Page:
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DVT Risk Reduction – Trauma, Pelvic Fractures, and Extremity Fractures

     - coumadin, low molecular weight dextran, adjusted dose heparin, or low molecular weight heparin are proven effective for patients undergoing elective surgery

Low Risk Trauma Patients w/ Lower Extremity Fracture:
      - prophylaxis may be considered for patients with risk factors (female, obese, birth control, smoking ect).
      - references:
              - Prophylaxis of deep-vein thrombosis in fractures below the knee: a prospective randomised controlled trial.
              - Efficacy and safety of rivaroxaban versus low-molecular-weight heparin therapy in patients with lower limb fractures.
              - Symptomatic venous thromboembolism following fractures distal to the knee: a nationwide danish cohort study.
              - UK national survey of venous thromboembolism prophylaxis in ankle fracture patients treated with plaster casts.

              - Incidence of deep-vein thrombosis in patients with fractures of the ankle treated in a plaster cast.
Deep vein thrombosis following below knee immobilization: the need for chemoprophylaxis.
Risk factors of venous thrombosis in patients with ankle fractures.

High Risk Trauma Patients:
      Vena cava filter

             - in multi-trauma patients consider prophylactic placement of a vena cava filter
             - decrease in incidence of pulmonary embolism can be expected
             - filters should remove 98% of emboli
             - filters can be expected to prevent fatal emboli in about 2-4% of patients undergoing major acetabular fixation (as compared to patients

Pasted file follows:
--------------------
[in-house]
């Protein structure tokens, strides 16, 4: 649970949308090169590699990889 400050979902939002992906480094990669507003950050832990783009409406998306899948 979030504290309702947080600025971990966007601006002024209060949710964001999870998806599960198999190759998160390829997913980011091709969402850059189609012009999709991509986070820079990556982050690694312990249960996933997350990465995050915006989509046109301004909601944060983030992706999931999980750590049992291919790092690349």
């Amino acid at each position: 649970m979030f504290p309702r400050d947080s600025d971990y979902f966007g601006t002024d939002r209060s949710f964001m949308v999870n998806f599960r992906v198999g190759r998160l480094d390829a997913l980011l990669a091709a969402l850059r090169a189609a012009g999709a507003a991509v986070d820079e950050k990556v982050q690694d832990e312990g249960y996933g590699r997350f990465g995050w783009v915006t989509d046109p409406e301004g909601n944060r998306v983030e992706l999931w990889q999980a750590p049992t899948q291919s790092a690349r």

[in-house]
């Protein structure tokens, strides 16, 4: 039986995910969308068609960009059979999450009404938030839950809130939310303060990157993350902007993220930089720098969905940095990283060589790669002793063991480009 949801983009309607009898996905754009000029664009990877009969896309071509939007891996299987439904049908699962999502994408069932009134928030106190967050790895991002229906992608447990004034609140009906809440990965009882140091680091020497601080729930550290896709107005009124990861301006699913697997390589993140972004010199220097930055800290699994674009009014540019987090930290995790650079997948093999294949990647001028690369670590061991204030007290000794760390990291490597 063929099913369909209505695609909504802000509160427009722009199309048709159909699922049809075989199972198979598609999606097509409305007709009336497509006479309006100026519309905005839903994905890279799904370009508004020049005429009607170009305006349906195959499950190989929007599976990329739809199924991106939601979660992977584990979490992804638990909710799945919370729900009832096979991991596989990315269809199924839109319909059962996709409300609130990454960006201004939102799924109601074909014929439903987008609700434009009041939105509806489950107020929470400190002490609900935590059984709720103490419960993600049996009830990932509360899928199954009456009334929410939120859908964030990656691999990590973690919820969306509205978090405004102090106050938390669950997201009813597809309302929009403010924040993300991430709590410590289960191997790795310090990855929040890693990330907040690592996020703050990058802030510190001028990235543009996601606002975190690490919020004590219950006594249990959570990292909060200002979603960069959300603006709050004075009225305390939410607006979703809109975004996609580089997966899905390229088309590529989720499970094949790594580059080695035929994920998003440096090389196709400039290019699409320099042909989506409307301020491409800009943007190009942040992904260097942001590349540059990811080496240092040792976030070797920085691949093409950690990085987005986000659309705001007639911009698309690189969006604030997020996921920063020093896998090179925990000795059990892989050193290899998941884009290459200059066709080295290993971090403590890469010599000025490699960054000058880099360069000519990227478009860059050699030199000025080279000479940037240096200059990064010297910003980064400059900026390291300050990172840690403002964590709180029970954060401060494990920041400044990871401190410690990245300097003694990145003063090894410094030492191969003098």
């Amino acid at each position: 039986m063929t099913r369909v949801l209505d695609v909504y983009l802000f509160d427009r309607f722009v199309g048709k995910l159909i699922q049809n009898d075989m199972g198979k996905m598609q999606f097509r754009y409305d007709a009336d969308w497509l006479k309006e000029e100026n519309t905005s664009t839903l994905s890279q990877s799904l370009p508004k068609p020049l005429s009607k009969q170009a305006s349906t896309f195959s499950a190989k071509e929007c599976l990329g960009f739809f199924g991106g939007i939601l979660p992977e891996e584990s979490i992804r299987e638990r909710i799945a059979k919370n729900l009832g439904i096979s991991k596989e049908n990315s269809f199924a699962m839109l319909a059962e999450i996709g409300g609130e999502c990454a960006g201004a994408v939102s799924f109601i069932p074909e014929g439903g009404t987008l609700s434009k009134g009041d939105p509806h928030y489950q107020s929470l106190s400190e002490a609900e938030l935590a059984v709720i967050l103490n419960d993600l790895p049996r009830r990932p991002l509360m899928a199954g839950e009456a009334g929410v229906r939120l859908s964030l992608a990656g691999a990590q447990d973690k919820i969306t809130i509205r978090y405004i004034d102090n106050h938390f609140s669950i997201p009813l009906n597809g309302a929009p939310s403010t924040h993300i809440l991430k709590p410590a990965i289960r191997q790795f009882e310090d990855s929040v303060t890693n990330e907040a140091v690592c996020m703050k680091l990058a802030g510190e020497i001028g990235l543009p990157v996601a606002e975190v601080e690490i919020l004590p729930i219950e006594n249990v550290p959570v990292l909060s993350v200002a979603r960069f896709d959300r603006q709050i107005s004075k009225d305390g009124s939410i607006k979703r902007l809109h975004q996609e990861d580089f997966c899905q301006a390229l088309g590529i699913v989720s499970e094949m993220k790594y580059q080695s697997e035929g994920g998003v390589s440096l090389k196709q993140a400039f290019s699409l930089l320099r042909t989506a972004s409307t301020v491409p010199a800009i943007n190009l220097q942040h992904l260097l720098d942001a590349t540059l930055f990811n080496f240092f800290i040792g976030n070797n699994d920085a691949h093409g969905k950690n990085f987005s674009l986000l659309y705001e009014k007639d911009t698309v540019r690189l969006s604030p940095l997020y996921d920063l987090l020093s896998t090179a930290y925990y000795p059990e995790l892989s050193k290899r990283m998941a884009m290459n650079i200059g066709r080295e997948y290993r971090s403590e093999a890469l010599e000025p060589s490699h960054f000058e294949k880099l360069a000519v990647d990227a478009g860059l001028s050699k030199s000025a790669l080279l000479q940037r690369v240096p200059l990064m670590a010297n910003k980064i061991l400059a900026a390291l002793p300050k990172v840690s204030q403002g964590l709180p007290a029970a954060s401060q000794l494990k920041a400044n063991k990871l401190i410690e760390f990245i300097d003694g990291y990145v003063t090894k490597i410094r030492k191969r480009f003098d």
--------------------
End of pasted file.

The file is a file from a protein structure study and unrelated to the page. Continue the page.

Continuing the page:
who receive other forms of DVT prophylaxis)
             - long-term patency rate of IVC is about 94% at 1-2 years
             - sudden severe leg edema following filter insertion may indicate the occurance of a large embolus
             - criteria for filter placement (2/5 criteria must be met)
                      - age greater than 55 yrs
                      - ISS greater than 16
                      - complex pelvic fracture
                      - long bone and pelvic fracture
                      - fracture (pelvic / lower extremity) requiring prolonged bed rest

   - in the study by Wojcik, et al. (2000), long-term complications of VCF placement  were 191 VCFs,  mean follow-up of 28.9 months
       - 41 VCFs were placed in patients with DVT or pulmonary embolism, and 64 were placed in patients for prophylactic
       - there were no pulmonary embolisms detected after VCF insertion
       - only one filter (0.95%) migrated, and this was minimal (1 cm cephalad)
       - 1 (0.95%) vena cava was occluded, based on duplex ultrasonography, and 11 patients (10.4%) had signs or symptoms
                   of leg swelling after hospital discharge
       - 28 (44%) of the 64 patients with prophylactic VCFs developed a DVT after filter placement
       - VCFs placed in trauma patients have acceptable short- and long-term complication rates
        - consideration should be given to prophylactic VCF placement in patients at high risk for VTE
        - randomized controlled trials are needed to evaluate whether VCF insertion increases the risk for subsequent DVT
      - Long-Term Follow-Up of Trauma Patients with a Vena Caval Filter
      - Magnetic resonance venography to evaluate the deep venous system of the pelvis in patients who have an acetabular fracture.
      - Prophylactic vena cava filter insertion in selected high risk orthopaedic trauma patients.
      - Greenfield filter prophylaxis of pulmonary embolism in patients undergoing surgery for acetabular fracture.
      - Thromboembolism following multiple trauma.
      - Risk of pulmonary emboli in patients with pelvic fractures.
      - Prophylaxis against deep-vein thrombosis following trauma: a prospective, randomized comparison of mechanical and pharmacologic prophylaxis.
      - Long-term consequences of pelvic trauma patients with thromboembolic disease treated with inferior vena caval filters.